The Differences in Sexual Acceptability
Sponsored by Missouri Western State University Sponsored by a grant from the National Science Foundation DUE-97-51113
Home |
The proper APA Style reference for this manuscript is:
HANNA, C. B. & HILL, S.E. (2003). The Differences in Sexual Acceptability. National Undergraduate Research Clearinghouse, 6. Available online at Retrieved April 25, 2017 .

The Differences in Sexual Acceptability
Missouri Western State University DEPARTMENT OF PSYCHOLOGY

Sponsored by: Brian Cronk (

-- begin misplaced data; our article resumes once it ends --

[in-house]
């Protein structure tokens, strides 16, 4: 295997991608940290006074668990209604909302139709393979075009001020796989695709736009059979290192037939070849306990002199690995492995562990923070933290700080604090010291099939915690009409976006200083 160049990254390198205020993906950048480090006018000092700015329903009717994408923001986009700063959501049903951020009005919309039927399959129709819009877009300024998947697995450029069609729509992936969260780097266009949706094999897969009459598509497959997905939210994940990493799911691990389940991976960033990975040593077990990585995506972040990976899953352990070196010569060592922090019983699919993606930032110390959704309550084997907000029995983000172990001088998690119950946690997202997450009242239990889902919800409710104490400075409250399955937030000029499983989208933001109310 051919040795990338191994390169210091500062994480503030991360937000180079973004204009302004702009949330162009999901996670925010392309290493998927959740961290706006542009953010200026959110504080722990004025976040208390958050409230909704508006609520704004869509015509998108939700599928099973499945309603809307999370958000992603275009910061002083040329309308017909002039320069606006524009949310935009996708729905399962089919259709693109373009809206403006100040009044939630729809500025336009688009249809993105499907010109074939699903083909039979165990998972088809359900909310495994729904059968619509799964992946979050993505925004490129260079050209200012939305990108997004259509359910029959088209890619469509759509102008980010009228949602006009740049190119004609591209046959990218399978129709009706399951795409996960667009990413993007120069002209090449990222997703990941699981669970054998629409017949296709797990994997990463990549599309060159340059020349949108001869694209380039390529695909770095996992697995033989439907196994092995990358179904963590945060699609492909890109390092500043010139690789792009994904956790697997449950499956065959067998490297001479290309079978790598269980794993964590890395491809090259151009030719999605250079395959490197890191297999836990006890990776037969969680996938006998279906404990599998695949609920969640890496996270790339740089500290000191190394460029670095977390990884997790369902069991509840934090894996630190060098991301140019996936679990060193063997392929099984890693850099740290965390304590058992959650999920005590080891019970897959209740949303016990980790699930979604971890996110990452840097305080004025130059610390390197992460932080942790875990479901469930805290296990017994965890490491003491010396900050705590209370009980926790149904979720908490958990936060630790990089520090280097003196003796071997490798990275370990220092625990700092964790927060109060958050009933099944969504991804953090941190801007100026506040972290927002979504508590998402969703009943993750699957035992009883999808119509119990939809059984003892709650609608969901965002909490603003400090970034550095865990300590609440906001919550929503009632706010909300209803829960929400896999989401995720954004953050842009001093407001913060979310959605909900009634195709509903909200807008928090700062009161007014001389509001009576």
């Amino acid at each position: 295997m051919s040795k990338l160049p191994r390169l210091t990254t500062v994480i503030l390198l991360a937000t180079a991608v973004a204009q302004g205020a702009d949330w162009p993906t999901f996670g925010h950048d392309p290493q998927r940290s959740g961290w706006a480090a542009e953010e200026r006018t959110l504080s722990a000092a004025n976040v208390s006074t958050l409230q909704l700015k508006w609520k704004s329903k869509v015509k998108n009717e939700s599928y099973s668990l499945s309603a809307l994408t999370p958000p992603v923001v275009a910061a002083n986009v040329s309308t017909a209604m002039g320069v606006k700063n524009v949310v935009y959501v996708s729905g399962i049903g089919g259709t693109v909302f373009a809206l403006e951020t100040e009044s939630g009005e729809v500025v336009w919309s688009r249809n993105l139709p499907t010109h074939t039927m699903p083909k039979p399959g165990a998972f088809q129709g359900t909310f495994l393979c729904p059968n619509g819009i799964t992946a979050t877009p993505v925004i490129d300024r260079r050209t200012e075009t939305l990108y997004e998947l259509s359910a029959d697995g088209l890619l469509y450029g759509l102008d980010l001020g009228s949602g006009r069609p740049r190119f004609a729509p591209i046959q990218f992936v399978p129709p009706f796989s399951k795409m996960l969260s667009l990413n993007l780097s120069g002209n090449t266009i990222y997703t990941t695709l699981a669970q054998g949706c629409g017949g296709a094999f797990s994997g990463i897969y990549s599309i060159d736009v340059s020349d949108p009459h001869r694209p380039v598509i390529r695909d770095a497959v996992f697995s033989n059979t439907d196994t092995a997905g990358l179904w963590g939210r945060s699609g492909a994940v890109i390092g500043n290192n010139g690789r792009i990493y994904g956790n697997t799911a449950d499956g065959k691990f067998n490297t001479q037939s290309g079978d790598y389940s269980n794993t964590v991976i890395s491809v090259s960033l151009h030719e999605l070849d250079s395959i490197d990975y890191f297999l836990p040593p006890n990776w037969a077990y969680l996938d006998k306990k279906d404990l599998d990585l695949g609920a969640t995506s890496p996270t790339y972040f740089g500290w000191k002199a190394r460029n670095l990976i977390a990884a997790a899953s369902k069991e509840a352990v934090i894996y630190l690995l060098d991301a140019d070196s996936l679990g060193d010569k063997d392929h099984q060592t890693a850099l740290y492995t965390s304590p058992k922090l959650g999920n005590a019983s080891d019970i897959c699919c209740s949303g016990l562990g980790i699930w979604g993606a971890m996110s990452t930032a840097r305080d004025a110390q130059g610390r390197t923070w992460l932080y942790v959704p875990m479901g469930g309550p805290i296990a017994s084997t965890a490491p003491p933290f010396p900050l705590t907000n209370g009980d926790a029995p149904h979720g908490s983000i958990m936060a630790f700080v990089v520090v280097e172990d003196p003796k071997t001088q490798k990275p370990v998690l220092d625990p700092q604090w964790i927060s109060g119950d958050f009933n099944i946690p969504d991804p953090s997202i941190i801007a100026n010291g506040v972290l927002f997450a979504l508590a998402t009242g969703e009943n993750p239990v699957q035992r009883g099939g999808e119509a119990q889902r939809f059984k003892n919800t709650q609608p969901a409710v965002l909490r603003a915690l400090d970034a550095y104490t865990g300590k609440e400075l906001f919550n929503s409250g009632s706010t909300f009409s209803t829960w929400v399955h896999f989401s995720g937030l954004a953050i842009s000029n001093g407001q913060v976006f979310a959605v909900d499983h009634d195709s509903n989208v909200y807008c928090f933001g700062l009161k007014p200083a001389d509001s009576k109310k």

The purpose of this study is to compare the acceptance of sexuality between genders when asked a questionnaire of explicit and non-explicit questions. In previous studies there have been large differences in the acceptability of these explicit or non-explicit questions between genders. In previous studies, males were more accepting of explicit values and concepts and females were more accepting of non-explicit values and concepts. We used 22 male participants and 41 female participants from beginning level psychology classes. We gave a 20-part questionnaire with 10 explicit and 10 non-explicit questions. Participants were then given both an explicit and non-explicit score. The scores were then compared by gender, and type of question; we found a significant difference between females being more rejecting of the explicit questions than the male participants, and there was a slightly significant difference between females being more rejecting of the non-explicit questions than the male participants.